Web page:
There’s no such thing as just an image. Visuals are often the first touchpoint people have with a brand. When you share imagery, clients, employees and the public is affected by who’s included and how. When we’re not represented authentically, we notice.
Marketing and advertising imagery has been a tool of oppression, and the industry still has a lot of catching up to do. But it’s worth it to get there.
A Problematic History
It’s no secret that those who are shown the most, and those least likely to be stereotyped or typecast when they are shown, are those with privilege.
Let’s glimpse back a a few decades. Female characters are shown only in domestic roles, and nearly all of these women are white. Indigenous and Black characters, and other characters of colour, are almost always written to fulfill racist tropes (if at all). Traditional family structures dominate, and 2SLGBTQIA+ folks hardly see their gender or relationships portrayed. If by some chance they do, they’re villainized. Disability isn’t part of the narrative. And, while this isn’t necessarily the media and advertising we see today and we owe it to ourselves to celebrate the progress made, many of these issues persist. (If you want more detail, check out this Think Google report). If we show what we’ve always shown, we help bias and oppression continue.
Serving Equity-Deserving People and Groups
You probably don’t need these dots connected, but it’s hard not to see yourself portrayed authentically and with humanity, or not to see ourself at all. It affects both the way we see ourselves and the way others see us. Collectively, marketers and communicators play a big role in setting the narrative about what’s perceived to be right, normal and true. If you’re not being inclusive, you’re alienating equity-deserving people and groups by adding one more barrier.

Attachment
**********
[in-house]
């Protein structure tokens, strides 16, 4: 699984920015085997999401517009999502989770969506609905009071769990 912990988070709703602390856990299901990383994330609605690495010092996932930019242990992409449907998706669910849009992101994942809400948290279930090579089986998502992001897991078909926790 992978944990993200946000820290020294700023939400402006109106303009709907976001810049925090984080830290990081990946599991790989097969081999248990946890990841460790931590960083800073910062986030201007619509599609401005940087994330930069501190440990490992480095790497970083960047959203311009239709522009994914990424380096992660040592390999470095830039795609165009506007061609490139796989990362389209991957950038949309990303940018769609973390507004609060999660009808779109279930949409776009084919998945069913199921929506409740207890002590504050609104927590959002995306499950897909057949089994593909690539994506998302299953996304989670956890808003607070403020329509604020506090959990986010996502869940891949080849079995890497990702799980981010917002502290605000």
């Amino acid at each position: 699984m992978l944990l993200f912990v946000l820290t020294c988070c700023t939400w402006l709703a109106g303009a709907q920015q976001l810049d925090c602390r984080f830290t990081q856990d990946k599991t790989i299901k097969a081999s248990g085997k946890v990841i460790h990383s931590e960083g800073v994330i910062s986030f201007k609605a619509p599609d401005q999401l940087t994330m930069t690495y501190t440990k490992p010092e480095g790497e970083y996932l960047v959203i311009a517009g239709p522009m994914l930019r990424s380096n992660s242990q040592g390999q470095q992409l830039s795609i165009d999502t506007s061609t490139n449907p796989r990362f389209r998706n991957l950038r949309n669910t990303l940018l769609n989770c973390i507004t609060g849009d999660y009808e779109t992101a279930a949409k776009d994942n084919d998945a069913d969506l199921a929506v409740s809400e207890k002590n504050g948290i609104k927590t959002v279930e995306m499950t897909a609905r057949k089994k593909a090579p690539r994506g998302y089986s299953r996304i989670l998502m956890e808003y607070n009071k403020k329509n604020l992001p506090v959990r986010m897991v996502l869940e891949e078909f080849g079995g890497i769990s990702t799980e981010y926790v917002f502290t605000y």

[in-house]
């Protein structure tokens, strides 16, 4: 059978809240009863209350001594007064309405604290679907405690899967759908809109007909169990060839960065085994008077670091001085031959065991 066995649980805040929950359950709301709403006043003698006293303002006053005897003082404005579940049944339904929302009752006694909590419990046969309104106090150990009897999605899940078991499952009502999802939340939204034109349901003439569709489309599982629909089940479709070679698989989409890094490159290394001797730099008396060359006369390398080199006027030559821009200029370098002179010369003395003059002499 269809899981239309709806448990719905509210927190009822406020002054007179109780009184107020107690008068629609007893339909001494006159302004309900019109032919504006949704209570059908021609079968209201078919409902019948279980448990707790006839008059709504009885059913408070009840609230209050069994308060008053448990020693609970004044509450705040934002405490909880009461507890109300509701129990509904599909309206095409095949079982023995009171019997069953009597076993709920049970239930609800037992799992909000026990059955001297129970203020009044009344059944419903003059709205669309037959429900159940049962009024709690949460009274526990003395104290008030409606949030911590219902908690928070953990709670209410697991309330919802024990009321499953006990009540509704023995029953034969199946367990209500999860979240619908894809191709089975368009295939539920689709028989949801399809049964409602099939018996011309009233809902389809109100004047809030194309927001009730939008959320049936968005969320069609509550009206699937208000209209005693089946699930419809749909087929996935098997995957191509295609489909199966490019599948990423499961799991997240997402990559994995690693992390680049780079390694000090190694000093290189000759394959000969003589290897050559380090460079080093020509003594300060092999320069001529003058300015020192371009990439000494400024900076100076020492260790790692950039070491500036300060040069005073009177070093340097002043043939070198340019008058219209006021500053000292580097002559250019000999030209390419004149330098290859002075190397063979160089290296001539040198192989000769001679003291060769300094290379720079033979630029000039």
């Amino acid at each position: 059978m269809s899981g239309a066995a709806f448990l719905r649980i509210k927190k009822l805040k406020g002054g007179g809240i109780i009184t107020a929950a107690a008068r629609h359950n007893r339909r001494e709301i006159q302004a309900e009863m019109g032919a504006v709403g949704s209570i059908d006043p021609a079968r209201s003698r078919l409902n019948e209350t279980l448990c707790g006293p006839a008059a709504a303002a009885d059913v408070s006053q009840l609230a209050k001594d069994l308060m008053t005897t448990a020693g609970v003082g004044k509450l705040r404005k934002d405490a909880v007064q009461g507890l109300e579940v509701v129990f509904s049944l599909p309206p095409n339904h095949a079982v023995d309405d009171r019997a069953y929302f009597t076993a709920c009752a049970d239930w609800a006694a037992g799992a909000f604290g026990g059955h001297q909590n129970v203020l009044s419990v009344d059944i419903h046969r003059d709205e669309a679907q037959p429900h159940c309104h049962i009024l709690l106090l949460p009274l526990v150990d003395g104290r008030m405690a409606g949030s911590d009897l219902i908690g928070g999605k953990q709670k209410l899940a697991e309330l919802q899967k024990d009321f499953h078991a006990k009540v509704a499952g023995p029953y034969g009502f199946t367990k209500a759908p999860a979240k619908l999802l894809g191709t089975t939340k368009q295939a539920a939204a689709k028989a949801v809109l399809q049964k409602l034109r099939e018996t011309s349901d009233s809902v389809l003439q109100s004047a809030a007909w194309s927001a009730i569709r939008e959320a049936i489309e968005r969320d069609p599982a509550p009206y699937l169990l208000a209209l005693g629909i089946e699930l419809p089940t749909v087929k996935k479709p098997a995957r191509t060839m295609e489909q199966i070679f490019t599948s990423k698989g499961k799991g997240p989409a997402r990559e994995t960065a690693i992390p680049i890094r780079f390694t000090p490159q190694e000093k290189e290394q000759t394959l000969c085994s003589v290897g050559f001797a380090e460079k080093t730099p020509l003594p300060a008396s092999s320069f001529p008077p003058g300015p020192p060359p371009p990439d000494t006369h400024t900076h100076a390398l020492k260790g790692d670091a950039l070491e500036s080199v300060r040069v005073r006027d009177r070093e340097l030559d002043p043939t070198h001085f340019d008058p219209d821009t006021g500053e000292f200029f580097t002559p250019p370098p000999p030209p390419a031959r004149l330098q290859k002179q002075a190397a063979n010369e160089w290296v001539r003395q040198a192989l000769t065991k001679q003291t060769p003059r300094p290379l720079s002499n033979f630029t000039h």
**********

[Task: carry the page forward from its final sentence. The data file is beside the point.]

Not Enough On Its Own
When we talk about diverse imagery, we sometimes get the question, Isn’t it performative? And the answer is, it certainly can be. If it doesn’t feel authentic or it doesn’t feel true to those with lived experience, you’re not there yet. But, if the imagery is inclusive and feels like an accurate represented to those represented, and if you’re making efforts to ensure those who look like the folks in your diverse media and advertising are represented, safe and heard at every level of the organization, it’s not just important but crucial that you consider representation. It’s only performative if it’s false advertising.
If you are questioning whether you’re being performative, dig into that. What do you still need to do to include diverse people in your organization? Don’t let the fear of doing it wrong paralyze you – let it motivate you to make the changes or seek the help needed for diverse advertising to be authentic.
Stock Resources We Love
So, let’s get down to it. You’re ready to be more inclusive in your imagery, but you don’t know where to start. Up until quite recently, there really weren’t a lot of options. Even now, most stock photo sites prioritize content by most popular and, unfortunately, diverse imagery doesn’t tend to be the most popular.
Here are some resources we love. This list is definitely non-inclusive!
- POCstock, for stock photography featuring models of colour
- AllGo, which features diverse plus-size models
- Blush, for diverse, customizable illustrations
- Vice’s Gender Spectrum Collection, featuring diverse trans and non-binary models
- Black Illustrations for beautiful illustrations of Black people
- Storyblock’s Re: Stock campaign for inclusive video footage
- The Disabled and Here Collection, which features photos and illustrations celebrating Black, Indigenous, people of colour
Have a resource you’d like to see added to this list? Suggest it in the comments.